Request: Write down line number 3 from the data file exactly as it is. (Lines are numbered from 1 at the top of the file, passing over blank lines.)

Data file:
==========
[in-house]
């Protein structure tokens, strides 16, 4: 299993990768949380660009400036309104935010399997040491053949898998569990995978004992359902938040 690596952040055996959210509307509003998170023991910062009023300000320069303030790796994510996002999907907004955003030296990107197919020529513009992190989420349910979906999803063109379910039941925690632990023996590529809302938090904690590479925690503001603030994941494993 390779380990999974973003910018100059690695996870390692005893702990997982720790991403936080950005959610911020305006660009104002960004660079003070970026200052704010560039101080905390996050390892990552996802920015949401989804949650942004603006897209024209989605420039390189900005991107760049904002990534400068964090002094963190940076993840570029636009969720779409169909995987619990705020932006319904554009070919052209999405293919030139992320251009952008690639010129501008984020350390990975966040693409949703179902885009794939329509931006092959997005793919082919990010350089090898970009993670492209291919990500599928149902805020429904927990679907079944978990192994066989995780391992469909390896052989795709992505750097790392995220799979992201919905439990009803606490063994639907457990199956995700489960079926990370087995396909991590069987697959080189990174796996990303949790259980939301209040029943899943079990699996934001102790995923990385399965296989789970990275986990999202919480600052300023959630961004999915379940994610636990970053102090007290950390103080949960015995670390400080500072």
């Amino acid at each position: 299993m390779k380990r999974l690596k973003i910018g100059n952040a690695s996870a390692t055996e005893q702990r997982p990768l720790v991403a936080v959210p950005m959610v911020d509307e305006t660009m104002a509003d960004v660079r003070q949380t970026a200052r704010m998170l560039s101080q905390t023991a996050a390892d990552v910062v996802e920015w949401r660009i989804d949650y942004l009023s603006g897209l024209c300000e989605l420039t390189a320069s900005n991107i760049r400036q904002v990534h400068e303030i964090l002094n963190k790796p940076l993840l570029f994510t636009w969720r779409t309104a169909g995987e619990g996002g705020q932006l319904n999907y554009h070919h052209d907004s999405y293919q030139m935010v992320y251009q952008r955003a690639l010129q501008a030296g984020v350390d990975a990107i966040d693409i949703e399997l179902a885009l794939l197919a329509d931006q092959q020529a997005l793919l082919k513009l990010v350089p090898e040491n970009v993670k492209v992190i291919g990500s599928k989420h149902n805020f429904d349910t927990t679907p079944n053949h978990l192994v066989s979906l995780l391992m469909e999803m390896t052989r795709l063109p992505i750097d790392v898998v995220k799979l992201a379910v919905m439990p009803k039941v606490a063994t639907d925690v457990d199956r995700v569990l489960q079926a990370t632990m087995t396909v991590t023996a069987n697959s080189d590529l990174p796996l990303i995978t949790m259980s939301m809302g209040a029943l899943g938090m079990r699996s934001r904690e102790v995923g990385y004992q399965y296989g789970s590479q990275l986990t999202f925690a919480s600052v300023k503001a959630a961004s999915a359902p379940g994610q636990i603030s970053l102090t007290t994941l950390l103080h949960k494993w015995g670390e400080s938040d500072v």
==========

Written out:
């Amino acid at each position: 299993m390779k380990r999974l690596k973003i910018g100059n952040a690695s996870a390692t055996e005893q702990r997982p990768l720790v991403a936080v959210p950005m959610v911020d509307e305006t660009m104002a509003d960004v660079r003070q949380t970026a200052r704010m998170l560039s101080q905390t023991a996050a390892d990552v910062v996802e920015w949401r660009i989804d949650y942004l009023s603006g897209l024209c300000e989605l420039t390189a320069s900005n991107i760049r400036q904002v990534h400068e303030i964090l002094n963190k790796p940076l993840l570029f994510t636009w969720r779409t309104a169909g995987e619990g996002g705020q932006l319904n999907y554009h070919h052209d907004s999405y293919q030139m935010v992320y251009q952008r955003a690639l010129q501008a030296g984020v350390d990975a990107i966040d693409i949703e399997l179902a885009l794939l197919a329509d931006q092959q020529a997005l793919l082919k513009l990010v350089p090898e040491n970009v993670k492209v992190i291919g990500s599928k989420h149902n805020f429904d349910t927990t679907p079944n053949h978990l192994v066989s979906l995780l391992m469909e999803m390896t052989r795709l063109p992505i750097d790392v898998v995220k799979l992201a379910v919905m439990p009803k039941v606490a063994t639907d925690v457990d199956r995700v569990l489960q079926a990370t632990m087995t396909v991590t023996a069987n697959s080189d590529l990174p796996l990303i995978t949790m259980s939301m809302g209040a029943l899943g938090m079990r699996s934001r904690e102790v995923g990385y004992q399965y296989g789970s590479q990275l986990t999202f925690a919480s600052v300023k503001a959630a961004s999915a359902p379940g994610q636990i603030s970053l102090t007290t994941l950390l103080h949960k494993w015995g670390e400080s938040d500072v």